Also by this author: Brave by Faith: God-Sized Confidence in a Post-Christian World, The Christian Manifesto: Jesus’ Life-Changing Words from the Sermon on the Plain
Published by Good Book Company on May 1, 2021
Genres: Non-Fiction, Christian Life, Theology
What does it look like to live with joy in a society that does not like what Christians believe, say, or do? It's tempting to grow angry, keep our heads down, retreat, or just give up altogether.
But this isn't the first time God's people have had to learn how to live in a pagan world that opposes God's rule. In this realistic yet positive book, renowned Bible teacher Alistair Begg examines the first seven chapters of Daniel to show us how to live bravely, confidently and obediently in an increasingly secular society.
Readers will see that God is powerful, God is sovereign, and that even in the face of circumstances that appear to be prevailing against his people, we may trust him entirely.
We can be as brave as Daniel, if we have faith in Daniel's God!
"The message of Daniel is incredibly relevant for us in our generation. Not because it maps out a strategy for how to deal with our new lack of status... or because Daniel was a great man and we need to follow his example. The reason is that it will help us to believe in Daniel's God." Alistair Begg, author.
This is yet another evangelical book about Daniel, but Alistair Begg explores the biblical narrative in a way that keeps God at the center. Instead of focusing on key parts of the story to highlight moral messages or character-building examples, he goes through the whole story in context, understanding God as the central character. He emphasizes God’s work within Daniel’s life and Israel’s exile, and instead of telling us to all be like Daniel, he emphasizes that we should worship and trust Daniel’s God.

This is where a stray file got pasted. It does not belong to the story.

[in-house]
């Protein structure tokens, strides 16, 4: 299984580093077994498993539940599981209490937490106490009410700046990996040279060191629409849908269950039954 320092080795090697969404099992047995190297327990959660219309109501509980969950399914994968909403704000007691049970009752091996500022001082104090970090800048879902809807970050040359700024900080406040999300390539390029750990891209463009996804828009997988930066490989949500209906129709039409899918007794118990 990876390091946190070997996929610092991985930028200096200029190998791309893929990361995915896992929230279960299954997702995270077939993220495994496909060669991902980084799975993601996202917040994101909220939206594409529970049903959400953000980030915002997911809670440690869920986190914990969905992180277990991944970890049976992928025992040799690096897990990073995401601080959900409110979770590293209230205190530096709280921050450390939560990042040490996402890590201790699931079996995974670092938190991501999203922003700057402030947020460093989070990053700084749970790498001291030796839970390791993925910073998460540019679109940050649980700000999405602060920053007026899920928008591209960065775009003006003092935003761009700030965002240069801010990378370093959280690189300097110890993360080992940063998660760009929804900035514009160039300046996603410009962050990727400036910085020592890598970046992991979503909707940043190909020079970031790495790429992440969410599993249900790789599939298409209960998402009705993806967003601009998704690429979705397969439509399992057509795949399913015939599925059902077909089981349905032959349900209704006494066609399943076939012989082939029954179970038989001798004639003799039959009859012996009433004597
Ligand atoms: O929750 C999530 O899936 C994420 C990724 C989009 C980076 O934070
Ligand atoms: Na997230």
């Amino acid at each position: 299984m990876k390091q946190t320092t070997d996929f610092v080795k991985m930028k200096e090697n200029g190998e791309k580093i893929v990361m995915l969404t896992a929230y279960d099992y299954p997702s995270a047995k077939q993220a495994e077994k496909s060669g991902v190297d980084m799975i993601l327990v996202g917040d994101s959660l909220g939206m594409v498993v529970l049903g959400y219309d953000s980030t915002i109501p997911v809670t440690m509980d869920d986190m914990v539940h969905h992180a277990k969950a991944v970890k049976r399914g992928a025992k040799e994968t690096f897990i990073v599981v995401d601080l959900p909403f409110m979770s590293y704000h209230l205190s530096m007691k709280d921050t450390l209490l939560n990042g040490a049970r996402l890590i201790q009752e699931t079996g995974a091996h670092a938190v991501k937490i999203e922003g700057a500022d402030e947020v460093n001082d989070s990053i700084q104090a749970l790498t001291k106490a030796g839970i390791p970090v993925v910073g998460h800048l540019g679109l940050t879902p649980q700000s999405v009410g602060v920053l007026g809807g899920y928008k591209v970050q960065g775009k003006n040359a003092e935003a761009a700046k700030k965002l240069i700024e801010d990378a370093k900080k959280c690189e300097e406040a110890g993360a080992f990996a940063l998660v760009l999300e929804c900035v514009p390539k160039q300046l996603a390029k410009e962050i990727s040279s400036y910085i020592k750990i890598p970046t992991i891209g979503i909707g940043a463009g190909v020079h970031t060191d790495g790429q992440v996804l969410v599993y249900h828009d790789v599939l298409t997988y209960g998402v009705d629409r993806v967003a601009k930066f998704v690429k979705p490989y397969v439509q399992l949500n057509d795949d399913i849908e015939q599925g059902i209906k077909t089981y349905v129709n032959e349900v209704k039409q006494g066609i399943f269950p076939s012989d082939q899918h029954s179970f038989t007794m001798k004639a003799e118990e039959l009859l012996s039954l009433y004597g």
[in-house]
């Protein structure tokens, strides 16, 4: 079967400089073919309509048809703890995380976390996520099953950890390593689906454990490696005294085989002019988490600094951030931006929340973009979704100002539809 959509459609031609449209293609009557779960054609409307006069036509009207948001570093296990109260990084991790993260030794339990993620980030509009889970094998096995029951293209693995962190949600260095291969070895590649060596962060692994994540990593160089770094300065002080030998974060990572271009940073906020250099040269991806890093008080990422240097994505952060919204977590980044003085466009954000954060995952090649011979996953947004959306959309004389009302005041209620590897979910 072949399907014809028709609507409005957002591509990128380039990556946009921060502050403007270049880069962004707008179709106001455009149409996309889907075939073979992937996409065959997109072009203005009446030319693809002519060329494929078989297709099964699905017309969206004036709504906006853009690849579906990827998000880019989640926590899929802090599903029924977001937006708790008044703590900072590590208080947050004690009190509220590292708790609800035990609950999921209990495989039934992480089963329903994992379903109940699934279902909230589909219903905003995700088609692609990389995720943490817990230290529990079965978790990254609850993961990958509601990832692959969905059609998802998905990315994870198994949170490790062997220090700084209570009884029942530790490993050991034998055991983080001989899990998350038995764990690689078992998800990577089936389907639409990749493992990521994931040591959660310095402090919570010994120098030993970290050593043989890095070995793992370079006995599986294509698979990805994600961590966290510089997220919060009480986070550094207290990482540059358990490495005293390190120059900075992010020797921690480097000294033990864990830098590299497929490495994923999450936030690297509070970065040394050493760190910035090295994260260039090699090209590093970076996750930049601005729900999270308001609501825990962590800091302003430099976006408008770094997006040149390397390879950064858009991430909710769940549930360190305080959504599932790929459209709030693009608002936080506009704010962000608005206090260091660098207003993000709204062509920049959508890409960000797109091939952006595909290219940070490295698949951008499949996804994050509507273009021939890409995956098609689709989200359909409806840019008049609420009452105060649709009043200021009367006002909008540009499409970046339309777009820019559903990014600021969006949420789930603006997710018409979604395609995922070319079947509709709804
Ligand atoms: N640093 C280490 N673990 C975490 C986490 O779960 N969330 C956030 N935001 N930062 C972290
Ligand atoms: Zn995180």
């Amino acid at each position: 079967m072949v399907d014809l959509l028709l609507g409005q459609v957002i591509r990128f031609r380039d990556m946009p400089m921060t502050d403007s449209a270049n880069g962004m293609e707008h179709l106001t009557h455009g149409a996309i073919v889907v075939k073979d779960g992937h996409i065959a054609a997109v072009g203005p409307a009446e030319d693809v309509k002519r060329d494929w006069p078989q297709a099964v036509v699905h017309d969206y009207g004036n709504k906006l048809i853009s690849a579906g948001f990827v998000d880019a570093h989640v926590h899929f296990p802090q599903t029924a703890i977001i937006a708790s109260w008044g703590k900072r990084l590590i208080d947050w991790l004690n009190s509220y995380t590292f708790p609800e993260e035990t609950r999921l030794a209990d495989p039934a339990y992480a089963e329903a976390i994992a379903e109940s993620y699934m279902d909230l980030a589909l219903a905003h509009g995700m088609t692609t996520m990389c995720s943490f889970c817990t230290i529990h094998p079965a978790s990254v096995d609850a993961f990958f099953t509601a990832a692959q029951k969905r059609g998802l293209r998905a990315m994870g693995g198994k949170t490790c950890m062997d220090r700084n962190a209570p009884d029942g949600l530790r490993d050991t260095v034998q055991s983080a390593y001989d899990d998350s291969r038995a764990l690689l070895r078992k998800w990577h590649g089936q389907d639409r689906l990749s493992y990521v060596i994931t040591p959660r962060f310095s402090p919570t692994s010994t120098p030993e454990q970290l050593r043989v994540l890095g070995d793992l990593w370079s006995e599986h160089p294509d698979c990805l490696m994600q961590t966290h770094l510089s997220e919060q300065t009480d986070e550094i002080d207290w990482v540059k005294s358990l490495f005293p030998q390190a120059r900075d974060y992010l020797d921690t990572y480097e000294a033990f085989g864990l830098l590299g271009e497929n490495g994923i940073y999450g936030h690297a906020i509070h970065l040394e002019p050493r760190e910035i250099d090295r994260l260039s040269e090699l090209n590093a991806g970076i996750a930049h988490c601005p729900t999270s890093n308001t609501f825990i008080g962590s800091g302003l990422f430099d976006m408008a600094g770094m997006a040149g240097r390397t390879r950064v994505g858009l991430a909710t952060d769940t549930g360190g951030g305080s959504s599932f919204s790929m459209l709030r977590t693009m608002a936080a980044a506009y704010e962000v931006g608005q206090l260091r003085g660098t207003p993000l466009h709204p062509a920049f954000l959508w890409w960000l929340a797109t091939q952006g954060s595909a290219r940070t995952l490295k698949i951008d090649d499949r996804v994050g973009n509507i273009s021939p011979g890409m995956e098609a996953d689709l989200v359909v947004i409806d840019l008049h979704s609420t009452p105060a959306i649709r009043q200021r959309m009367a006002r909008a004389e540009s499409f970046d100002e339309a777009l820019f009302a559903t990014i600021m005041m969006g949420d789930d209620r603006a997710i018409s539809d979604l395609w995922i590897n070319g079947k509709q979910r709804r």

However, Brave by Faith: God-Sized Confidence in a Post-Christian World includes cultural commentary that I found more frustrating than compelling. Society has shifted, and some Christians in the West face contempt and discrimination because of their beliefs, but given the amount of social and political power that Christians have in America, some of Begg’s statements seemed extreme and unfair. He could have addressed contemporary issues in a much more nuanced way, and would gain more credibility if he acknowledged ways that American Christians have historically silenced and marginalized others. Faith-based discrimination is very real, but because of Begg’s broad statements and sweeping assumptions, it would be easy for someone skeptical of this to dismiss it entirely.
Despite my concerns about the cultural commentary in this book, I would recommend it to people who are interested in a solid exegesis of the book of Daniel. Begg writes about the first seven chapters, drawing on ancient Near East historical context, engaging with the characters and events, and connecting details from the text to the whole redemptive story of Scripture. He also shares insight into the apocalyptic content of Daniel chapter seven. This book gives a fuller representation of the story than what most Christians remember or know, and the true story is bold, bracing, and inspiring.